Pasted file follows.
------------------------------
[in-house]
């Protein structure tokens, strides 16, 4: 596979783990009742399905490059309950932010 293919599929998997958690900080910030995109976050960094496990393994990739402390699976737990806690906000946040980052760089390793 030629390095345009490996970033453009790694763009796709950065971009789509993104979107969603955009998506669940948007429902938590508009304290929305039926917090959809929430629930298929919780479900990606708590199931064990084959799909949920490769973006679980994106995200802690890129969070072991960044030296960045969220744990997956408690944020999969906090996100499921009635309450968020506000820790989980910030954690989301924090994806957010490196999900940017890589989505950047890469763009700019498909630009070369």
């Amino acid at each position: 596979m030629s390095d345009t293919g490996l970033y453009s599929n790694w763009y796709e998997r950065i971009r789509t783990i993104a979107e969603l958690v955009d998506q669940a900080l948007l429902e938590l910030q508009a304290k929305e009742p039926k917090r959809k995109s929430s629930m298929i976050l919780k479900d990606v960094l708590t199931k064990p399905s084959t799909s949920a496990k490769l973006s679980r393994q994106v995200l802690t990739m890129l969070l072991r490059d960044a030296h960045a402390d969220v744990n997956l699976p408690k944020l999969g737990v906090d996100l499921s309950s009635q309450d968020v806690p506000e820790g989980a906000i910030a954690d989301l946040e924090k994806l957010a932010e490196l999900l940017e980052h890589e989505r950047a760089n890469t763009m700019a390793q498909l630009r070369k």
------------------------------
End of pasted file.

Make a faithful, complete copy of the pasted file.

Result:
[in-house]
């Protein structure tokens, strides 16, 4: 596979783990009742399905490059309950932010 293919599929998997958690900080910030995109976050960094496990393994990739402390699976737990806690906000946040980052760089390793 030629390095345009490996970033453009790694763009796709950065971009789509993104979107969603955009998506669940948007429902938590508009304290929305039926917090959809929430629930298929919780479900990606708590199931064990084959799909949920490769973006679980994106995200802690890129969070072991960044030296960045969220744990997956408690944020999969906090996100499921009635309450968020506000820790989980910030954690989301924090994806957010490196999900940017890589989505950047890469763009700019498909630009070369």
């Amino acid at each position: 596979m030629s390095d345009t293919g490996l970033y453009s599929n790694w763009y796709e998997r950065i971009r789509t783990i993104a979107e969603l958690v955009d998506q669940a900080l948007l429902e938590l910030q508009a304290k929305e009742p039926k917090r959809k995109s929430s629930m298929i976050l919780k479900d990606v960094l708590t199931k064990p399905s084959t799909s949920a496990k490769l973006s679980r393994q994106v995200l802690t990739m890129l969070l072991r490059d960044a030296h960045a402390d969220v744990n997956l699976p408690k944020l999969g737990v906090d996100l499921s309950s009635q309450d968020v806690p506000e820790g989980a906000i910030a954690d989301l946040e924090k994806l957010a932010e490196l999900l940017e980052h890589e989505r950047a760089n890469t763009m700019a390793q498909l630009r070369k």